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Camino Real Playhouse summer show brings chapter of San Juan’s literary history to life with Zorro adaptation


After acquiring the rights to the image of Zorro, show producer and Playhouse vice president Beverly Blake designed the artwork for “The Curse of Capistrano.” Image: Courtesy of Camino Real Playhouse
After acquiring the rights to the image of Zorro, Show Producer and Playhouse Vice President Beverly Blake designed the artwork for “The Curse of Capistrano.” Image: Courtesy of Camino Real Playhouse

By Allison Jarrell

“Come back to a time in history where men were as fast as their swords. These dashing caballeros created a new country—Alta California. The King of Spain had granted large areas of land called haciendas to those he felt were worthy. These men were called Dons and ruled these haciendas and all who worked the land. Above all of the Dons was the Governor, a ruthless and cruel man. The missions were sprouting up along the El Camino Real. Some Dons were corrupt and the few honest men could not speak out for fear of retaliation. There was no one to turn to until one man stood up for what was right…”
— Camino Real Playhouse

Community members and patrons of the local Camino Real Playhouse are in luck if they’re in the mood for sword fights, flamenco, fiestas, political intrigue and romance this summer. The Playhouse is presenting nine performances spanning three weekends next month of “The Curse of Capistrano” at the Historic Town Center Park. Each year the playhouse’s summer production is an anticipated community event—a tradition that draws families and friends together to share a picnic and enjoy the natural beauty downtown San Juan has to offer.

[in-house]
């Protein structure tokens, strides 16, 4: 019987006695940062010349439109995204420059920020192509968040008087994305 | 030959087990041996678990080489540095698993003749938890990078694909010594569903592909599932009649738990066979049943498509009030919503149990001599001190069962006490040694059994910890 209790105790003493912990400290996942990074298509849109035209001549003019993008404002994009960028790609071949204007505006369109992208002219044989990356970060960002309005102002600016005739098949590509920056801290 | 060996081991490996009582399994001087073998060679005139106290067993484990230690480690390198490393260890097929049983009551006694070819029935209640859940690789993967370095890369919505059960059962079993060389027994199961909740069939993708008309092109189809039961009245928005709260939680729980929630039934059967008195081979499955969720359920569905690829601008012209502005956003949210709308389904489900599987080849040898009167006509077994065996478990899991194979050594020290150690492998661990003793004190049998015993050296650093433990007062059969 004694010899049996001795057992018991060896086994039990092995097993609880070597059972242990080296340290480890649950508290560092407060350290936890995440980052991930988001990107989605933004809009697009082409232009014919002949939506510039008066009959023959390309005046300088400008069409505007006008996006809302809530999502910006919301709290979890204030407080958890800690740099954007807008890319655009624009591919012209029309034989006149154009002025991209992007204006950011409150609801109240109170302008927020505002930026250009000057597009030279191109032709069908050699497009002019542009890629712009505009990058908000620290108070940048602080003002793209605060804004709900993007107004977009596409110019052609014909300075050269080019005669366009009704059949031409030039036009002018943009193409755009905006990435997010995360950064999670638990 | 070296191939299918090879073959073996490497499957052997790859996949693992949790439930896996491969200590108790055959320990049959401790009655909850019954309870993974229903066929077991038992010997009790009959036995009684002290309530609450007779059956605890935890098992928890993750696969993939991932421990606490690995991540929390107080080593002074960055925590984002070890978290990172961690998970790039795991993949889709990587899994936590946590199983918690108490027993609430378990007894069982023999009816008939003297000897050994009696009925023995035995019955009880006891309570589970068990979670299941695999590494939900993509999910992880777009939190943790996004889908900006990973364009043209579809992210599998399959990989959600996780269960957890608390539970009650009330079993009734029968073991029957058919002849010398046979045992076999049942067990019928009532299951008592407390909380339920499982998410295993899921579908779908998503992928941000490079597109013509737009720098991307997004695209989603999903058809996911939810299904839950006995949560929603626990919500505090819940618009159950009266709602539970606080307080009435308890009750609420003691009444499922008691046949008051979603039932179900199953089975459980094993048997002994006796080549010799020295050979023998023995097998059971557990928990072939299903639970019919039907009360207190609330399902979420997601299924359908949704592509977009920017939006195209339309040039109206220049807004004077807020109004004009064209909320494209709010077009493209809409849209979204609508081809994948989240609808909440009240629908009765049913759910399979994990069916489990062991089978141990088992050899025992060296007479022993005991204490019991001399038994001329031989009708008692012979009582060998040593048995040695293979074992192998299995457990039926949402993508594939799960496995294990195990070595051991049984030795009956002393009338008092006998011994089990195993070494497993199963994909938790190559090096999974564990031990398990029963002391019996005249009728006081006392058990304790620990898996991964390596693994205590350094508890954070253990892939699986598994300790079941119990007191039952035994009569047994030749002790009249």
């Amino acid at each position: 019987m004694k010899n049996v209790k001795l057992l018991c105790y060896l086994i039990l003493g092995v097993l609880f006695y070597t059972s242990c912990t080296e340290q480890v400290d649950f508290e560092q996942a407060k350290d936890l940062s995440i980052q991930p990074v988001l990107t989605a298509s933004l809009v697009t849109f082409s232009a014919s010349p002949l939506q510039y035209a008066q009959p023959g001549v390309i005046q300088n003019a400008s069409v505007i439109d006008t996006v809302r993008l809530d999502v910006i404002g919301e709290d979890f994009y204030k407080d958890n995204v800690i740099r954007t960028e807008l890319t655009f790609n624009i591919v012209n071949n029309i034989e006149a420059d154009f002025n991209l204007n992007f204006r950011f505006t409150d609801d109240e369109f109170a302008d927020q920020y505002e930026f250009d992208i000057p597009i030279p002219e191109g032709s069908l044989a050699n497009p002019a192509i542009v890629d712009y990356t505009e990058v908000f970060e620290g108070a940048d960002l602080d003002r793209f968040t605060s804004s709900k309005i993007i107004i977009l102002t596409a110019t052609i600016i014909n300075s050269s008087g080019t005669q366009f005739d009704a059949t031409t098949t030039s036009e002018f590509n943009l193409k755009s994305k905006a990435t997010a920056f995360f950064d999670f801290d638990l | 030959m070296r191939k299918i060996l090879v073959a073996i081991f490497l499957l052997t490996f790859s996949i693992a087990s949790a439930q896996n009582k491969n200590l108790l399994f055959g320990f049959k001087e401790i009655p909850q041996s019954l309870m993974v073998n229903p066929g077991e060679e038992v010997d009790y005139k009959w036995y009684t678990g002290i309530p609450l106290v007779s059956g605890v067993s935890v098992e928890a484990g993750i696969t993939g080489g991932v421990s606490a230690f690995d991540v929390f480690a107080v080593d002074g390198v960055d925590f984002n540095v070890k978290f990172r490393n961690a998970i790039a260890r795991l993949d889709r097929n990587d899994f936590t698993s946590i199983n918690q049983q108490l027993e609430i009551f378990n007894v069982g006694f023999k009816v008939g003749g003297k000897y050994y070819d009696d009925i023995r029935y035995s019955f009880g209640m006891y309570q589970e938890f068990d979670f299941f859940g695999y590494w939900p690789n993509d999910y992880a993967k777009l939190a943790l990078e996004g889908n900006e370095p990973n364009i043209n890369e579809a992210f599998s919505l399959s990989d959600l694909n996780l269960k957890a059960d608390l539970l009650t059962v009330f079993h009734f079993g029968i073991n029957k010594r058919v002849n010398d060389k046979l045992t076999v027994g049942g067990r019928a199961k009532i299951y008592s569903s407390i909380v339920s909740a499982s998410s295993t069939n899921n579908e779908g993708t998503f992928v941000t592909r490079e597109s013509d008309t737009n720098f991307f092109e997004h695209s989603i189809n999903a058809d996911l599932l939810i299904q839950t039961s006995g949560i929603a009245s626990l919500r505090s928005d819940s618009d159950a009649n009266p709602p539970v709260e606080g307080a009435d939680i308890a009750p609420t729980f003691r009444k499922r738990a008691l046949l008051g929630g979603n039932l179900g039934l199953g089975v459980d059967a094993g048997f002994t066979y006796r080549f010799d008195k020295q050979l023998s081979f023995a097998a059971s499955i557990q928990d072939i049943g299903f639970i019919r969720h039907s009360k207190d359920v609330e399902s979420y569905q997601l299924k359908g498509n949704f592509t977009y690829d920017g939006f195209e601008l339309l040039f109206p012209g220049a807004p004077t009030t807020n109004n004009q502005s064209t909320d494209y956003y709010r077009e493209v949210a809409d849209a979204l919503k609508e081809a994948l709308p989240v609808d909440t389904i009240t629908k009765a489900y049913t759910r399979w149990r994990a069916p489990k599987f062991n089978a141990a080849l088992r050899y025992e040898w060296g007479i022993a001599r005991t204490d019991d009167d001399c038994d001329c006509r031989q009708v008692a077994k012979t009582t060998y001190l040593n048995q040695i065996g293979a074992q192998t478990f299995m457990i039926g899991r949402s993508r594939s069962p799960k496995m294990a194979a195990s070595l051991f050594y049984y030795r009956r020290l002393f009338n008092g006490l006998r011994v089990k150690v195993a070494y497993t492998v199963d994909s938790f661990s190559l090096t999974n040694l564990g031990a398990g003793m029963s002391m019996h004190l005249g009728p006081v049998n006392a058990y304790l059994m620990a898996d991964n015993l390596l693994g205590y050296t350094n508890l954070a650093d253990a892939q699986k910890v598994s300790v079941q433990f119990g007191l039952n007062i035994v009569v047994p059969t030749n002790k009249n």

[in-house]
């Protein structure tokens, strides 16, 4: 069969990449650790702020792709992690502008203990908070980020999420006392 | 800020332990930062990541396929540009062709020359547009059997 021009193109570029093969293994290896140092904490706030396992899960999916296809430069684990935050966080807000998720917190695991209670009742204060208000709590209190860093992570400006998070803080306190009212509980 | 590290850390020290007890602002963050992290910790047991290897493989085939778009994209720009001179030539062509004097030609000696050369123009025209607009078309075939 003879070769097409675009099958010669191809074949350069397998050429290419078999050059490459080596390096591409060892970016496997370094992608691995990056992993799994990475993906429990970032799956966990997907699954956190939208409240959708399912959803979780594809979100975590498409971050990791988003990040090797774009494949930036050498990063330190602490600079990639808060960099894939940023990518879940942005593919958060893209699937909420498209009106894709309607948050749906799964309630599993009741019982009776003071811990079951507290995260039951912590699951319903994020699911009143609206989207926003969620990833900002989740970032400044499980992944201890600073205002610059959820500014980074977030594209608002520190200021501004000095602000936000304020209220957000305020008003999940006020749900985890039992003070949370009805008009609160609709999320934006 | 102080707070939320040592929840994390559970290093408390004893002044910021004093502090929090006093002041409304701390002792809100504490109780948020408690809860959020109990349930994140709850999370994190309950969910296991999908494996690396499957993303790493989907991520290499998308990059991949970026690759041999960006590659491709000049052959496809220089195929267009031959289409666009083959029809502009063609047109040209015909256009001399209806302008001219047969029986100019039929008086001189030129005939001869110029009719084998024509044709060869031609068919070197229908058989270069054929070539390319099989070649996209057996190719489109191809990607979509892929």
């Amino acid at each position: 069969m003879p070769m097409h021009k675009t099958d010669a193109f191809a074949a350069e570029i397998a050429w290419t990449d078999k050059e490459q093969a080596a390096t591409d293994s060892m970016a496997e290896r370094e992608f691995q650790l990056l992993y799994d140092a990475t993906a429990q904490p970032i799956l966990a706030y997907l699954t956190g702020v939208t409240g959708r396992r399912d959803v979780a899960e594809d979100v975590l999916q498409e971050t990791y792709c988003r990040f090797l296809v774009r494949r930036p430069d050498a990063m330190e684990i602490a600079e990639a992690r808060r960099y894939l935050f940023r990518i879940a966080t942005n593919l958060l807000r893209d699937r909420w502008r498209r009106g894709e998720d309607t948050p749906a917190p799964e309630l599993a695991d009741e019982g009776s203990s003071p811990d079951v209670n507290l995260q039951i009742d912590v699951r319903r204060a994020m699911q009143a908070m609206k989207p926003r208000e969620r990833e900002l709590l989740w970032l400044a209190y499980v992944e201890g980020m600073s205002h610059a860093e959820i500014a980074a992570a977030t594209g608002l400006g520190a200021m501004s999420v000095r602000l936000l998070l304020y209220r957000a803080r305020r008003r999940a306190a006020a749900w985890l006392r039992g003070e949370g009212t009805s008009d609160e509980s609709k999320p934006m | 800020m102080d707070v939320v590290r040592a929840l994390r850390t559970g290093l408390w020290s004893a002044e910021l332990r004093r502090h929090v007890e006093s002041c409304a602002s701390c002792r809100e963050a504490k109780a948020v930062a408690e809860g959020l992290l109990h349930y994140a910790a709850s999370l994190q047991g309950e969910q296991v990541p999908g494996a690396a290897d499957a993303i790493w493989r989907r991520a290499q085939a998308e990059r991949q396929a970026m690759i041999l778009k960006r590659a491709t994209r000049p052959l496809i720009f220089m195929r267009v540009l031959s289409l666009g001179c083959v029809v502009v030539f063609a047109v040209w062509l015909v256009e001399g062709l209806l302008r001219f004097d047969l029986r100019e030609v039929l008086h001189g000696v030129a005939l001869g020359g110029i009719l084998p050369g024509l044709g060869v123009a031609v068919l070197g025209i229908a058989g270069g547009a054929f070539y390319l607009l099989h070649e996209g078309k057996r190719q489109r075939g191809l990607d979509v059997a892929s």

The Curse of Capistrano, written by Johnston McCulley and originally published in 1919, was the first literary work to feature the fictional character of Zorro, and what some may not know is that San Juan Capistrano plays a large part in setting the scene in the novel. In fact, not too far into chapter one, you’ll find references to El Camino Real, the missions, and, of course, San Juan Capistrano.

“Zorro really wasn’t an historical character, but he’s very much a part of San Juan Capistrano because the book was written here,” said Tom Scott, president of the Playhouse. “And we’re bringing that to life.”

Dan Blackley adapted the original 1919 novel The Curse of Capistrano and co-wrote the play with Kyle Seitz for the Camino Real Playhouse. Photo: Allison Jarrell
Dan Blackley adapted the original 1919 novel The Curse of Capistrano and co-wrote the play with Kyle Seitz for the Camino Real Playhouse. Photo: Allison Jarrell

The book was adapted for the playhouse by the show’s director, Dan Blackley, and co-writer Kyle Seitz, a former student of Blackley’s. The duo began writing the play after Blackley was inspired to pursue the project last year during his time directing “A Midsummer Night’s Dream.”

“I was looking at the (Historic Town Center Park) stage, and the Mission bells chimed,” Blackley recalled. “I grew up with the Mission and the swallows, and every time I saw it as a kid, I also thought of Zorro, because the mission bell would ring and that was the cue for Zorro to go off and fight injustice. So I turned and looked back at the stage with the bougainvillea and with the way it sort of looks like a mission, I thought, this is the show we need to do in this city.”